What would you make with a Massimo journal? We’ll mail a free copy of the journal to the first 50 readers that share in the comments! Or, order a copy or two (or three!) here.

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Comments (76)

  1. Posted by Josh B on 04.29.13 at 10:14 am

    It’s a shame to hear Massimo’s hand-drawn method described as “unique.” More young designers should learn to work that way. It should be the norm, not the exception.

    Love the debossed cover!

  2. Posted by Valerie on 04.29.13 at 10:22 am

    I would love to see more of the inside of the book! Please mail me a copy.

  3. Posted by Bhadri on 04.29.13 at 10:24 am

    Cool idea. What would I do with one of the journals? Good question. I’ve never used much of a grid system, so it would be interesting to experiment.

  4. Posted by Mathias on 04.29.13 at 10:25 am

    That would be great for my daily sketching!

  5. Posted by Matt on 04.29.13 at 10:27 am

    I’d kind of love to use this for laying out comics.
    Also I suppose books.

  6. Posted by Ross on 04.29.13 at 10:31 am

    Every few months I’m tempted to skip detailed sketches, thinking it’s worked out in my head. It’s a nice reminder to take the necessarily time, especially if there isn’t time.

  7. Posted by John L on 04.29.13 at 10:32 am

    A great analogy of the grid to underwear. I’ve always heard it referred—in architectural terms—as the foundation of the page, but underwear puts an entirely new spin on the term. Great job, Massimo, Michael, Pentagram and Mohawk.

  8. Posted by Daniel A on 04.29.13 at 10:37 am

    This look great for wireframes or storyboard sketches.

  9. Posted by nikink on 04.29.13 at 10:39 am

    well, handling that book I will be always happy, just by drawing layouts in my mind while browsing pages; I shared this post on my agency account https://twitter.com/GioMinola/status/328880965327925248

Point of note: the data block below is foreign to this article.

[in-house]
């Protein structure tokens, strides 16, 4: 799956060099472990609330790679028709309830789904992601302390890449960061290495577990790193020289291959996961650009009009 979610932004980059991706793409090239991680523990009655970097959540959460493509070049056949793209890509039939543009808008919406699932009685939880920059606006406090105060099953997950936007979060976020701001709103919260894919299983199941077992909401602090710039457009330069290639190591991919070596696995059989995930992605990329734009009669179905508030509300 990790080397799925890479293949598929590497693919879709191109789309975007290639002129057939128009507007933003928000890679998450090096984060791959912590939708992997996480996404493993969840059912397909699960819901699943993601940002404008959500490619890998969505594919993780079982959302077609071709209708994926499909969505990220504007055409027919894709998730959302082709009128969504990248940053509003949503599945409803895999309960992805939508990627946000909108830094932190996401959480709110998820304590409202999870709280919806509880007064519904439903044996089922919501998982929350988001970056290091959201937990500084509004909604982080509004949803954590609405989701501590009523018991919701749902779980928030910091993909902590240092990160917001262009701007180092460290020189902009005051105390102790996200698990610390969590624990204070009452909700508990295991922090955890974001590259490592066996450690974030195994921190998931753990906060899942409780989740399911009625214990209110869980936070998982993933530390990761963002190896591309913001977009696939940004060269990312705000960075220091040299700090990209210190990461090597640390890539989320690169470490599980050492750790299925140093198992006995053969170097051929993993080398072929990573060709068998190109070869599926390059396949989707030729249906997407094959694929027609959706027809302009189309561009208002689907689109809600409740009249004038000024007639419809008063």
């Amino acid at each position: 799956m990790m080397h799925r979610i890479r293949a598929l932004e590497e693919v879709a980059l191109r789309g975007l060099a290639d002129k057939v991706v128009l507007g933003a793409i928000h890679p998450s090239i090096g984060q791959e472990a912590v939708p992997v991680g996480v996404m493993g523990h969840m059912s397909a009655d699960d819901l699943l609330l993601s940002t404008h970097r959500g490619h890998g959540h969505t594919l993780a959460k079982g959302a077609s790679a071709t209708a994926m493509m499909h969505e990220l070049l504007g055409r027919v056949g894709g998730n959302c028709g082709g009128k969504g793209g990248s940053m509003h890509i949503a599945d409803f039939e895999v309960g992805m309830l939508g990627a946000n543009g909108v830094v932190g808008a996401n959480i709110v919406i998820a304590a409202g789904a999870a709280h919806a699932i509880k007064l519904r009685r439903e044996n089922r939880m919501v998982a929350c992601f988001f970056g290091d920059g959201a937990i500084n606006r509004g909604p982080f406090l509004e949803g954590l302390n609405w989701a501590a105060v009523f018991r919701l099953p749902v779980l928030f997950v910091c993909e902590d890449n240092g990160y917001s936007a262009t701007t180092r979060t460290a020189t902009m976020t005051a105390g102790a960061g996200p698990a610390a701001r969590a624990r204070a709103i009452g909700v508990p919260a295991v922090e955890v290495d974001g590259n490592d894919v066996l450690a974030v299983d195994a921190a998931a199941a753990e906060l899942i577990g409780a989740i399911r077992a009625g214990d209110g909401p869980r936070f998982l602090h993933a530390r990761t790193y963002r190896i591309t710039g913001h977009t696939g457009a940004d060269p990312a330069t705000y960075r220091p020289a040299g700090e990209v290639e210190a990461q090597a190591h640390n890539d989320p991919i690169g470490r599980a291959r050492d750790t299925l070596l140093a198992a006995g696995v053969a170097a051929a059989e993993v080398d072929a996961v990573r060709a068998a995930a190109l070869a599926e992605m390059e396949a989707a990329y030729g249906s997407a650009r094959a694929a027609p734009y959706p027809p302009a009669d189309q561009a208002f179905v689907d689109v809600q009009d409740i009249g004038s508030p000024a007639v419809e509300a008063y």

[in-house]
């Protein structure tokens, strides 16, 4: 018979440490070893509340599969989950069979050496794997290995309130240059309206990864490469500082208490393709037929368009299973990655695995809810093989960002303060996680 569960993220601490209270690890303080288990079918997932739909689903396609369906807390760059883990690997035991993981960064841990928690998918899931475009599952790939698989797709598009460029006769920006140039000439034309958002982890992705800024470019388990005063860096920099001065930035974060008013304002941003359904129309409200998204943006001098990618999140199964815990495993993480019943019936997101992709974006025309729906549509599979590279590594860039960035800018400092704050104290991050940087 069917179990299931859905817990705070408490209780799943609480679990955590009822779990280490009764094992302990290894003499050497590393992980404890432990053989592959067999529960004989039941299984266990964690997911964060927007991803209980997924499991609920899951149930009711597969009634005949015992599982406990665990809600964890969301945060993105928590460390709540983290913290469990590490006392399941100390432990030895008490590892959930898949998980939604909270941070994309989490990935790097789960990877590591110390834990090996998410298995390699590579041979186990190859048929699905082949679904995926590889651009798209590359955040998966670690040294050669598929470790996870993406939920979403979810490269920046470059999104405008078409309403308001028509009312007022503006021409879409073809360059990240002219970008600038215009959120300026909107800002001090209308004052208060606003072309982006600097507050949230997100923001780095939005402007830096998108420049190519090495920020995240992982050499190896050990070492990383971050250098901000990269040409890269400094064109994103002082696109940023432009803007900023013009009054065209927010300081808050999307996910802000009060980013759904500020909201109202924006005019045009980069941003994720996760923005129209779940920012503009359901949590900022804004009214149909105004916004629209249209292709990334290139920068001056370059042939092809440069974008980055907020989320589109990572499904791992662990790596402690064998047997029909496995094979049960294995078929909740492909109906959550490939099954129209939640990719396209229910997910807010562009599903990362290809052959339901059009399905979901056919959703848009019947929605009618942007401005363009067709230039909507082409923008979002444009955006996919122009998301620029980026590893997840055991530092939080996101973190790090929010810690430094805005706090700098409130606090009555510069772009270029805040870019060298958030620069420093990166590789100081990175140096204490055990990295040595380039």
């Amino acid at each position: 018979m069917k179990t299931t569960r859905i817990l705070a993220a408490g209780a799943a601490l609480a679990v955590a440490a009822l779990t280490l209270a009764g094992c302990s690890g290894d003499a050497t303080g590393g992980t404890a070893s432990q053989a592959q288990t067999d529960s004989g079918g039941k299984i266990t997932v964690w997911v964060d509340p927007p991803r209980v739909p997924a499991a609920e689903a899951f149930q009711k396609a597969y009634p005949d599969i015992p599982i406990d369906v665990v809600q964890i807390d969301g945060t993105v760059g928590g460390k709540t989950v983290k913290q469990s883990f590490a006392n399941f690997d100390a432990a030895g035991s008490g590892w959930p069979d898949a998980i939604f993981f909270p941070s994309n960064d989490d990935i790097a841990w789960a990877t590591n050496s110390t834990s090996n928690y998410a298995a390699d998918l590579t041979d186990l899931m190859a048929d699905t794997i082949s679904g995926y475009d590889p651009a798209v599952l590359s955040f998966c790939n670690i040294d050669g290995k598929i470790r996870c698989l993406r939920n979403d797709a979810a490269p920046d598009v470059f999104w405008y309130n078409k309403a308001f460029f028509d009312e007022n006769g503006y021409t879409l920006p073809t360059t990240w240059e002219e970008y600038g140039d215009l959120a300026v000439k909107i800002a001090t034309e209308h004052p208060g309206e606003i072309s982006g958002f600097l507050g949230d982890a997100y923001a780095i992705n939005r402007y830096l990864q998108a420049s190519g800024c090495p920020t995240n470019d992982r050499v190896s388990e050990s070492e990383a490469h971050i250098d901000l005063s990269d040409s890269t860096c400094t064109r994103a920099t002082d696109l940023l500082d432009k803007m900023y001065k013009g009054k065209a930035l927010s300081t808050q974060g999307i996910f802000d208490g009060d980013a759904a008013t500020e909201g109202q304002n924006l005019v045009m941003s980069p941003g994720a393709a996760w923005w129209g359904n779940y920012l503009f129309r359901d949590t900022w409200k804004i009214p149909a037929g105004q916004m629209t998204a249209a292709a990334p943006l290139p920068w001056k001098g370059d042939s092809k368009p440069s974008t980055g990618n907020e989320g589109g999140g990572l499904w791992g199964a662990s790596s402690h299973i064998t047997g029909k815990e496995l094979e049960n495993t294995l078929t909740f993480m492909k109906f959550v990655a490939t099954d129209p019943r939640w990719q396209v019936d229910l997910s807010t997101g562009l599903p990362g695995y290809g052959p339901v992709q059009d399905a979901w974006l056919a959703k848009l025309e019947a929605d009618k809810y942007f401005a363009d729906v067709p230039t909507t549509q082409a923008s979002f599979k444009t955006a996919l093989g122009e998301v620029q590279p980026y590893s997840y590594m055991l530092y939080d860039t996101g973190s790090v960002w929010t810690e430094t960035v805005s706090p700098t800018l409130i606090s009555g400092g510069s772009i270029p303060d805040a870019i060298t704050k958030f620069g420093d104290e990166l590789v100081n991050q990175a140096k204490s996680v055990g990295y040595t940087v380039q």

10. Posted by Levi McGranahan on 04.29.13 at 10:46 am

    I watched the video Friday, smiling the whole time. Such a great project, Thank you!

  11. Posted by Matthew Olin on 04.29.13 at 10:49 am

    This is beautiful. Just shared via Twitter

  12. Posted by John M on 04.29.13 at 10:53 am

    Beautiful! I’d love to see an archive of all of Massimo’s hand-drawn books!! I would use this as my daily note/sketchbook. Would love to see how the gird influences my project notes and sketches. I’m sure it would be my most organized and beautiful notebook ever!

  13. Posted by Todd Burton on 04.29.13 at 10:56 am

    I’m finally digging into grids and trying to go as deep with them as I can. The further you go, the more you learn about playing with them, breaking them, etc. Sketching is always a strong part of that.

  14. Posted by Bryan Farevaag on 04.29.13 at 11:04 am

    I plan on using this journal for my one a day type sketchs. Thirty minutes between coffee and cereal in the morning.

  15. Posted by James Dawe on 04.29.13 at 11:11 am

    Going to use mine to start storyboarding my film

  16. Posted by Alice on 04.29.13 at 11:21 am

    Its a nice idea, I would love to have a mini version to sketch books.

  17. Posted by Jordan on 04.29.13 at 11:26 am

    I wish I had this while I was in school. Such a valuable tool.

  18. Posted by Emma on 04.29.13 at 11:27 am

    Love the idea—grids are key. I’d use the sketchbook for designing preliminary layout concepts for magazine pages (as well as the odd storyboard here & there!).

  19. Posted by Jessica Wei on 04.29.13 at 11:28 am

    Such a gorgeous book. I would sketch thumbnails for handlettered type layouts or even practice drawing the characters themselves.

  20. Posted by Michael on 04.29.13 at 11:37 am

    I would collaborate with my 4.5 year old son, introducing him to grid systems, and let him populate the pages.

  21. Posted by David G on 04.29.13 at 11:40 am

    Fantastic. Excellent tool for internalizing the importance of the grid (so memorably articulated by Massimo). Fabulous for spitballing editorial layouts or poster design — and would probably make an inspiring foil for manga storyboards or film storyboarding.

  22. Posted by Heather B on 04.29.13 at 11:41 am

    I’ll teach myself the grid, since no one in art school really went over it. Would love a copy, thanks!

  23. Posted by tbergt on 04.29.13 at 11:44 am

    Beautiful, just absolutely stunning

  24. Posted by Hannah on 04.29.13 at 11:48 am

    A great tool that I wish I had been introduced to earlier in my education, I will use this notebook for my last year of design school.

  25. Posted by Lisa S on 04.29.13 at 11:49 am

    What an inspiring article! As a design student, I would use this journal to brainstorm ideas for storyboards and book layouts, as well as everyday sketching.